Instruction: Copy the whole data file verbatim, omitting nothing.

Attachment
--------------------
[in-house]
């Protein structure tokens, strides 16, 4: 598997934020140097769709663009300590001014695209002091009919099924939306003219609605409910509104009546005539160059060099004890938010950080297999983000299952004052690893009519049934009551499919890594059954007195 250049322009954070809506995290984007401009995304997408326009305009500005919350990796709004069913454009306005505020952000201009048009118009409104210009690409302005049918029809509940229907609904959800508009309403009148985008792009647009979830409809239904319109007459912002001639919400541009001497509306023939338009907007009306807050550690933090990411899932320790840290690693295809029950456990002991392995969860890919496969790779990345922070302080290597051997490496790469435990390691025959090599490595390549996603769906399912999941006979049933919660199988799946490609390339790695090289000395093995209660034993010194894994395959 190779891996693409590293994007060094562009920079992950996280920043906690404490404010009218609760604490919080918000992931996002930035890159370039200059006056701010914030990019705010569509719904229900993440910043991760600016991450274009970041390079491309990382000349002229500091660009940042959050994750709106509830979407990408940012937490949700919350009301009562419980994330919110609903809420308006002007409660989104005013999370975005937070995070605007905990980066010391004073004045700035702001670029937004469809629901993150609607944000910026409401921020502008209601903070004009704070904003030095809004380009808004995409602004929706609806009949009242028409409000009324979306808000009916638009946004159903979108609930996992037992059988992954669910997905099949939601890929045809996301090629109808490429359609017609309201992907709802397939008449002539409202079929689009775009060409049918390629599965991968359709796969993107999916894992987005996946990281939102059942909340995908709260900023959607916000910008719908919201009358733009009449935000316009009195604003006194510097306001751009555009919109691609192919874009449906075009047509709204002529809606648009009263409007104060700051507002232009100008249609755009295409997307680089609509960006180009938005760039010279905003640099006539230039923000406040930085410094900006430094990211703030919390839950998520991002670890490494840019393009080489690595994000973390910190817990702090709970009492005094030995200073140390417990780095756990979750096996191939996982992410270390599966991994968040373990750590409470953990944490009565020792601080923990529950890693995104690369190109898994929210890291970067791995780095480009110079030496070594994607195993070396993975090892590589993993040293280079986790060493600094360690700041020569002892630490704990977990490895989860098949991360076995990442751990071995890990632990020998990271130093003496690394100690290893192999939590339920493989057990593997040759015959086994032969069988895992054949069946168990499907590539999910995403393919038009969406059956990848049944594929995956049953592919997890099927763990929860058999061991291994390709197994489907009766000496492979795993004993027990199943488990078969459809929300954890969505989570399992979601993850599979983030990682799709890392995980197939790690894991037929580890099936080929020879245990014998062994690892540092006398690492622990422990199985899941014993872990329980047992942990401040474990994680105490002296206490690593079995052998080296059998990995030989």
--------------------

[in-house]
């Protein structure tokens, strides 16, 4: 598997934020140097769709663009300590001014695209002091009919099924939306003219609605409910509104009546005539160059060099004890938010950080297999983000299952004052690893009519049934009551499919890594059954007195 250049322009954070809506995290984007401009995304997408326009305009500005919350990796709004069913454009306005505020952000201009048009118009409104210009690409302005049918029809509940229907609904959800508009309403009148985008792009647009979830409809239904319109007459912002001639919400541009001497509306023939338009907007009306807050550690933090990411899932320790840290690693295809029950456990002991392995969860890919496969790779990345922070302080290597051997490496790469435990390691025959090599490595390549996603769906399912999941006979049933919660199988799946490609390339790695090289000395093995209660034993010194894994395959 190779891996693409590293994007060094562009920079992950996280920043906690404490404010009218609760604490919080918000992931996002930035890159370039200059006056701010914030990019705010569509719904229900993440910043991760600016991450274009970041390079491309990382000349002229500091660009940042959050994750709106509830979407990408940012937490949700919350009301009562419980994330919110609903809420308006002007409660989104005013999370975005937070995070605007905990980066010391004073004045700035702001670029937004469809629901993150609607944000910026409401921020502008209601903070004009704070904003030095809004380009808004995409602004929706609806009949009242028409409000009324979306808000009916638009946004159903979108609930996992037992059988992954669910997905099949939601890929045809996301090629109808490429359609017609309201992907709802397939008449002539409202079929689009775009060409049918390629599965991968359709796969993107999916894992987005996946990281939102059942909340995908709260900023959607916000910008719908919201009358733009009449935000316009009195604003006194510097306001751009555009919109691609192919874009449906075009047509709204002529809606648009009263409007104060700051507002232009100008249609755009295409997307680089609509960006180009938005760039010279905003640099006539230039923000406040930085410094900006430094990211703030919390839950998520991002670890490494840019393009080489690595994000973390910190817990702090709970009492005094030995200073140390417990780095756990979750096996191939996982992410270390599966991994968040373990750590409470953990944490009565020792601080923990529950890693995104690369190109898994929210890291970067791995780095480009110079030496070594994607195993070396993975090892590589993993040293280079986790060493600094360690700041020569002892630490704990977990490895989860098949991360076995990442751990071995890990632990020998990271130093003496690394100690290893192999939590339920493989057990593997040759015959086994032969069988895992054949069946168990499907590539999910995403393919038009969406059956990848049944594929995956049953592919997890099927763990929860058999061991291994390709197994489907009766000496492979795993004993027990199943488990078969459809929300954890969505989570399992979601993850599979983030990682799709890392995980197939790690894991037929580890099936080929020879245990014998062994690892540092006398690492622990422990199985899941014993872990329980047992942990401040474990994680105490002296206490690593079995052998080296059998990995030989």